1. I owned UNTOLD LEGEND in this weird little paperback book. It was black-and-white and the size of a novel, with the panels rearranged to fit at normal (or close to normal) size, rather than the pages shrunk down to "digest" size. I still have it around somewhere, but I'm happy to have it at full-size and in color. I agree that Aparo was a fantastic Batman artist, especially in the seventies. I wish he'd had a run on BATMAN or DETECTIVE, though, since I've gathered that his long stretch on THE BRAVE AND THE BOLD is probably not to my tastes thanks to the writing of Bob Haney.

      For the Superman book, I assume they needed to fill out some space and found that Messner-Loebs story was roughly the right length to do it or something; otherwise I'm not sure why it was included.


    2. I have a copy of that funny little TPB. For a while in the '70s and '80s they were a thing, albeit not a big thing, but the Untold Legend and Superman World of Krypton ones have apparently been kept in print; I saw them in 2006 at a Books-a-Million in Florida.

      Given that you like Alan Davis, including Alan Davis on Batman with Mike W. Barr (unless I misremember) you should check out Batman and The Outsiders. Barr & Jim Aparo launched it after The Brave and the Bold ended in 1983. While it isn’t 100% prime Aparo, like his Batman and Aquaman and Spectre from the '70s, it’s still a fair sight better than his latter-day Batman as inked by Mike DeCarlo in the late '80s and '90s.

      Also, I pretty much can’t recommend the upcoming Tales of the Batman: Alan Brennert highly enough. The fact that Brennert wrote so few comics and that so many of them are just crème de la crème is almost unreal. He did a trio of Brave and Bold issues exploring facets of the Earth-Two Batman in the early '80s, two drawn by Aparo and one penciled by Joe Staton with inks from George Freeman, that have remained favorites of mine since they were published. I won't vouch for their impact on readers who don’t have some sense of Earth-Two continuity in terms of full appreciation of the ones featuring the Earth-One Batman interacting with the Earth-Two characters, but the general consensus among old DC readers like me is that this collection is long overdue. You get the 1991 Batman: Holy Terror Elseworlds and some other stories that somehow wallow in DC mythology in the gentlest fashion to boot.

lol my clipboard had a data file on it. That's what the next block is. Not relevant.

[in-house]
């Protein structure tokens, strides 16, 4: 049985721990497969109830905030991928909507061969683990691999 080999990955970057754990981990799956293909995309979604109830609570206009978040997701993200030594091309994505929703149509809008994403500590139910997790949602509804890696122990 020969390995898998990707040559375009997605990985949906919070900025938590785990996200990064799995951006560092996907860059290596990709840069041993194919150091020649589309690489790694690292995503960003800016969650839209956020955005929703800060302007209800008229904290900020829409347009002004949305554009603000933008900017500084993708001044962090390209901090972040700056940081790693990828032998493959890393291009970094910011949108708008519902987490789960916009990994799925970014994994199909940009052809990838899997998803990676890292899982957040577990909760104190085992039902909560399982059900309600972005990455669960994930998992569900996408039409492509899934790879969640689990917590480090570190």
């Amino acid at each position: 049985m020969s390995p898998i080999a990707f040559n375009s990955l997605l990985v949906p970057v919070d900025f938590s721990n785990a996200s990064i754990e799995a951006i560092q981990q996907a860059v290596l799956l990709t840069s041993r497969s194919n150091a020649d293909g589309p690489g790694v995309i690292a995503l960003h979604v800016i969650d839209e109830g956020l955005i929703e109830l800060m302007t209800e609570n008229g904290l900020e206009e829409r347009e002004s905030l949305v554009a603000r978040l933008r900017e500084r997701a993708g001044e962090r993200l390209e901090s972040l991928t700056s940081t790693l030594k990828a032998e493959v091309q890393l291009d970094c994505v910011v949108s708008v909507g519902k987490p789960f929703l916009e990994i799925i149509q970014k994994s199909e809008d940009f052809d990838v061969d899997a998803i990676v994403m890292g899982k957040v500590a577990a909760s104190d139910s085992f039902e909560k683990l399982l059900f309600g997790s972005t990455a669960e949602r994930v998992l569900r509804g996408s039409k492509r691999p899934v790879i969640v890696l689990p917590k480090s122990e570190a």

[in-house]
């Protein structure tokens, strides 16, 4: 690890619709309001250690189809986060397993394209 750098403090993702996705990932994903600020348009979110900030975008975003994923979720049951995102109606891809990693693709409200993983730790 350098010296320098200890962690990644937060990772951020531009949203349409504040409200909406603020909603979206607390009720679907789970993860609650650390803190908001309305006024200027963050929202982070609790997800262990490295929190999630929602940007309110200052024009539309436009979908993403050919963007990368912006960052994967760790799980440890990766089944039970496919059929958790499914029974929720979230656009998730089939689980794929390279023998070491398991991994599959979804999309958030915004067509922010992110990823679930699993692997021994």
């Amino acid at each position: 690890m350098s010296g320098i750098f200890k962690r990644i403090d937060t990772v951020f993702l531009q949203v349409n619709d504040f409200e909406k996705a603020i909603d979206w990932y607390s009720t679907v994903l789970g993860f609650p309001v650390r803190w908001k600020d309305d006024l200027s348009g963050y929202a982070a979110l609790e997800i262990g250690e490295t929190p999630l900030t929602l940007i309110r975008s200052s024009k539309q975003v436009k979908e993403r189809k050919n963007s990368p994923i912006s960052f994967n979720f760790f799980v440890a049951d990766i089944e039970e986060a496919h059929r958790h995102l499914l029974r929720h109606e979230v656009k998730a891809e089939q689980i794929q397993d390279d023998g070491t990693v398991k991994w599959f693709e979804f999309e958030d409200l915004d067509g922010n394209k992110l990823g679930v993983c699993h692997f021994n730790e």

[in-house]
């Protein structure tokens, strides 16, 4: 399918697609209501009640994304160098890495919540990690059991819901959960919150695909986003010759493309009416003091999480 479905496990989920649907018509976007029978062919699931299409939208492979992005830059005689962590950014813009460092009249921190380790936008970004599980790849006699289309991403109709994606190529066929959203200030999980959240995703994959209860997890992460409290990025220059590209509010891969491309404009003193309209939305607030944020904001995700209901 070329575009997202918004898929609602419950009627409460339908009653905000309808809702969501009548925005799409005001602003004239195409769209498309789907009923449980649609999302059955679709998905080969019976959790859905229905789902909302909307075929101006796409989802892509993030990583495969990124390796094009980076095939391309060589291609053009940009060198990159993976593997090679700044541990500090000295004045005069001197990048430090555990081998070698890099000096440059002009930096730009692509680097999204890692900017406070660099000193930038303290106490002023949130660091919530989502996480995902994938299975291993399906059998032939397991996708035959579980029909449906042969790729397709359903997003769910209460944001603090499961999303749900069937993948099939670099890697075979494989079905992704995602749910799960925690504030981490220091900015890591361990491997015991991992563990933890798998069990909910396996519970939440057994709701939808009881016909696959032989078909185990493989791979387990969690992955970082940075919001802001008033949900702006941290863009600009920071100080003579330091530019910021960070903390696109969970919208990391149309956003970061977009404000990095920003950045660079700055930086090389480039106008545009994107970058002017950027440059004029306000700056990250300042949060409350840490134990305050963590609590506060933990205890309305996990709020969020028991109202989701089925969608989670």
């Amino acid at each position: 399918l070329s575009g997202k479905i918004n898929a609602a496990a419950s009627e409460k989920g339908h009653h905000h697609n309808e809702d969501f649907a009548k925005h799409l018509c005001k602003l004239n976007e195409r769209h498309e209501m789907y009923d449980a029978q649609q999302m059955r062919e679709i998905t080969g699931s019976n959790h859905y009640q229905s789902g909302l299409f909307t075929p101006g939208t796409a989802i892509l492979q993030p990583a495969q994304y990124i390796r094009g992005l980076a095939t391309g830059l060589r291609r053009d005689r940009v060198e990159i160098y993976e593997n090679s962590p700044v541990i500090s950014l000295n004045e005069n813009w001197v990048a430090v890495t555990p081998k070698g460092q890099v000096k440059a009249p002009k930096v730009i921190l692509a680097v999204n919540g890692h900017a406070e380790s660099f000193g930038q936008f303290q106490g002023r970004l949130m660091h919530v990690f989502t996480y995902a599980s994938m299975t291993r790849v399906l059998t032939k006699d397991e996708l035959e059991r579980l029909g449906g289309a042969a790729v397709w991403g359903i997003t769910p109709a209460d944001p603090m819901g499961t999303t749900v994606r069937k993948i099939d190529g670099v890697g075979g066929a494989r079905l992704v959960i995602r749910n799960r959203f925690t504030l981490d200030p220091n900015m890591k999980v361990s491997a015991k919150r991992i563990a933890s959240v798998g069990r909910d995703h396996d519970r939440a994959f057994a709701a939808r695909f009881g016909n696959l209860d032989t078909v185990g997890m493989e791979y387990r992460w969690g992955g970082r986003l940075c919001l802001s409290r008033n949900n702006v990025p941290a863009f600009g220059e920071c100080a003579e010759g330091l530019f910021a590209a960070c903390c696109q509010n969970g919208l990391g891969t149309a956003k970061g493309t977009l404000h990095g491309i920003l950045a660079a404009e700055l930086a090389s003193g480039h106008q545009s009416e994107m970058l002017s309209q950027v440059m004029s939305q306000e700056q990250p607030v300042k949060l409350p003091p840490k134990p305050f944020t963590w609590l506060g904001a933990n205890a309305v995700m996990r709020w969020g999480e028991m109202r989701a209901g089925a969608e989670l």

3. Thanks for the recommendations! I have wanted to read B&TO forever, but being the collected editions snob I am, I've been waiting for DC to put out a trade or an Omnibus or something. I think the stretch of issues with Batman's name in the title would be just the right length for one.

      I did read one issue when I covered the Wolfman/Perez TEEN TITANS last year, as they crossed over with the series at one point. I also owned one issue when I was a little kid, I think with Katana on the cover fighting a wild animal in some gladiator pit or something. I'll look up a cover gallery and find it.

      I've read one Brennert Batman story in my life; it was in my battered, dog-eared copy of THE GREATEST BATMAN STORIES EVER TOLD, from 1989. It's the issue where Earth-2 Batman and Catwoman tie the knot, and I believe it features the Scarecrow. I think it's the Joe Staton issue you mentioned.

      I intend to check out the Brennert book, though the majority of my budget for this month's solicits was eaten up pretty quickly by the second MASTER OF KUNG FU OMNIBUS -- I'm jumping on those immediately as they come out, since I've gathered Marvel has a limited license from the Sax Rohmer estate to reprint the full run in quick order, and there will not likely be any reprintings or second editions in the future -- and since the Moench/Gulacy stuff is so well regarded, I really want to check it all out.

      The Brennert book is now on my shopping list for a future month, though!


    4. You may have read two Brennert Batman stories in your life, since his “To Kill a Legend” from Detective Comics #500 was also in The Greatest Batman Stories Ever Told. That’s how good he is: He’d written, I think, five Batman stories — “Legend” and four Brave and Bold tales — when the book was published and two were selected. Since then we’ve also had Holy Terror and a black-&-white backup in Gotham Knights. This collection is apparently rounded out with non-Batman stories from a Christmas with the Super-Heroes special and Secret Origins #50, which is why in my frequent wishes for it to exist I always imagined playing off the Alan Moore collection Across the Universe and calling it Across the Multiverse even though I freely admit that it’ll probably have a higher profile as a Tales of the Batman entry.

      I understand the budget crunch but I’m so thrilled this book is finally happening — and, full disclosure I guess, Alan has been a faint acquaintance of mine by mail / online for 15+ years — that I ordered it from my LCS, despite guaranteed deeper discounts online, because I want to vote with my dollar before it goes to press. Also, I really like said LCS and it’s nice to support them in the face of online competition with occasional bigger-ticket orders.


    5. And speaking of finally happening, I’d absolutely wait for B&TO collections in color rather than picking up the Showcase volume. Not sure why, if DC could do it for the fairly obscure (but personal fave) ’70s runs of All-Star Comics and Secret Society of Super-Villains, that hasn’t been done yet.

    6. You're right! I loved "To Kill a Legend" when I was a kid. It was my first exposure to the Phantom Stranger, and I just thought it was an awesome story. I haven't read it in years, but I still remember a great deal about it.

      You're really selling me on finding a way to get this book sooner rather than later...